Presentation requirements for contract assets and contract liabilities
The revenue model is based on the notion that a contract asset or contract liability is generated when either party to a contract performs, depending on the relationship between the entity’s performance and the customer’s payment. The standard requires that an entity present these contract assets or contract liabilities in the statement of financial position.
When either party to a contract has performed, an entity shall present the contract in the statement of financial position as a contract asset or a contract liability, depending on the relationship between the entity’s performance and the customer’s payment. An entity shall present any unconditional rights to consideration separately as a receivable.[IFRS 15.105 – 108]
The following decision tree illustrates how an entity determines whether to recognise a trade receivable, a contract asset or a contract liability in the financial position:
*Assuming the consideration received is equal to the amount to which the entity is entitled for the good or service already transferred.
If the consideration received is less than this amount, the entity may need to recognise a contract asset or a receivable for the difference.
If the consideration received is more than this amount, the entity may need to recognise a contract liability or a refund liability.
** If the customer can cancel the contract and receive a refund of the advance payment, an entity would consider recognising a refund liability.
An entity needs to determine whether a refund liability is characterized as a contract liability based on the specific facts and circumstances of the arrangement. In general, a refund liability typically does not meet the definition of a contract liability.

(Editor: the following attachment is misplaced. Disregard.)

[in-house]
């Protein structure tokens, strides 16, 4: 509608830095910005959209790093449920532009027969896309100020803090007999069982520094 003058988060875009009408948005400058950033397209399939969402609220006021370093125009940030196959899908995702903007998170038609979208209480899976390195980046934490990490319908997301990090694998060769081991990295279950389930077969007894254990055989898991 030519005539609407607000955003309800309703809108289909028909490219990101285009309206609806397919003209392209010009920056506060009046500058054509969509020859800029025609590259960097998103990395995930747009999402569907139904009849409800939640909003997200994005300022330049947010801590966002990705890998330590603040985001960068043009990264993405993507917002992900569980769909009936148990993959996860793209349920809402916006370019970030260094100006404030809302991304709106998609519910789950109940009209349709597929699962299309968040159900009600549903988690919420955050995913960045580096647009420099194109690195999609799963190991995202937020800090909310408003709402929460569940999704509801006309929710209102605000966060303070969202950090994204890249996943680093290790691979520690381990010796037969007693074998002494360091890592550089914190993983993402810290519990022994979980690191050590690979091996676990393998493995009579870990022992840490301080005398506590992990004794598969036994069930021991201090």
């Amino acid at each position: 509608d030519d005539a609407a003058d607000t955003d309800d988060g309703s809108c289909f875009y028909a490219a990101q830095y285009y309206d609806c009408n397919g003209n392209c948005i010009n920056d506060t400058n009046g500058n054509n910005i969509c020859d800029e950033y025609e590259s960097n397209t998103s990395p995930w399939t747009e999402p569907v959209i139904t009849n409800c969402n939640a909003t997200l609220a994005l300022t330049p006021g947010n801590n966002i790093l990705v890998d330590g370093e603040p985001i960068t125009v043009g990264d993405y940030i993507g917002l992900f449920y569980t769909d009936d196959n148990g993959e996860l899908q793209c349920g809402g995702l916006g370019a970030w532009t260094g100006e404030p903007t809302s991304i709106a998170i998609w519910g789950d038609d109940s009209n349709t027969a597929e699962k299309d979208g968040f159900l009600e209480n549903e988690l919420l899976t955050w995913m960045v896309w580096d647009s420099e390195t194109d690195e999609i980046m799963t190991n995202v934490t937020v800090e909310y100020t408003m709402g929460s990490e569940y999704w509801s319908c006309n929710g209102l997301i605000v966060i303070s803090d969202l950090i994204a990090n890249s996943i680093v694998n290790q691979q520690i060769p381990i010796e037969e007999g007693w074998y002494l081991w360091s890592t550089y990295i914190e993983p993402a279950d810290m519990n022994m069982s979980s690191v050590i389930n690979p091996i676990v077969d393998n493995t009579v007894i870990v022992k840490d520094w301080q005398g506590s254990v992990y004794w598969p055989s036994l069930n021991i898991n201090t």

When an entity concludes that a refund liability is not a contract liability, it presents the refund liability separately from any contract liability (or asset) and the refund liability is not subject to the disclosure requirements in IFRS 15.116-118.
When a customer pays consideration (or consideration is unconditionally due) and the entity has an obligation to transfer goods or services to the customer, the entity recognises a contract liability.
When the entity expects to refund some or all of the consideration received (or receivable) from the customer, it recognises a refund liability. A refund liability generally does not represent an obligation to transfer goods or services in the future.
Similar to receivables (which are considered a subset of contract assets), refund liabilities could be considered a subset of contract liabilities. We believe refund liabilities are also similar to receivables in that they are extracted from the net contract position and presented separately (if material).
This conclusion is consistent with the standard’s specific requirement to present the corresponding asset for expected returns separately.
If an entity concludes, based on its specific facts and circumstances, that a refund liability represents an obligation to transfer goods or services in the future, the refund liability is a contract liability subject to the disclosure requirements in IFRS 15.116-118.
In addition, in that situation, the entity presents a single net contract liability or asset (i.e., including the refund liability) determined at the contract level.
*** The question here is when does it have an unconditional right to payment, if an entity has not transferred a good or service?
The standard states in IFRS 15.108 that a receivable is an entity’s right to consideration that is unconditional. In general, it may be difficult to assert that the entity has an unconditional right to payment when it has not transferred a good or service.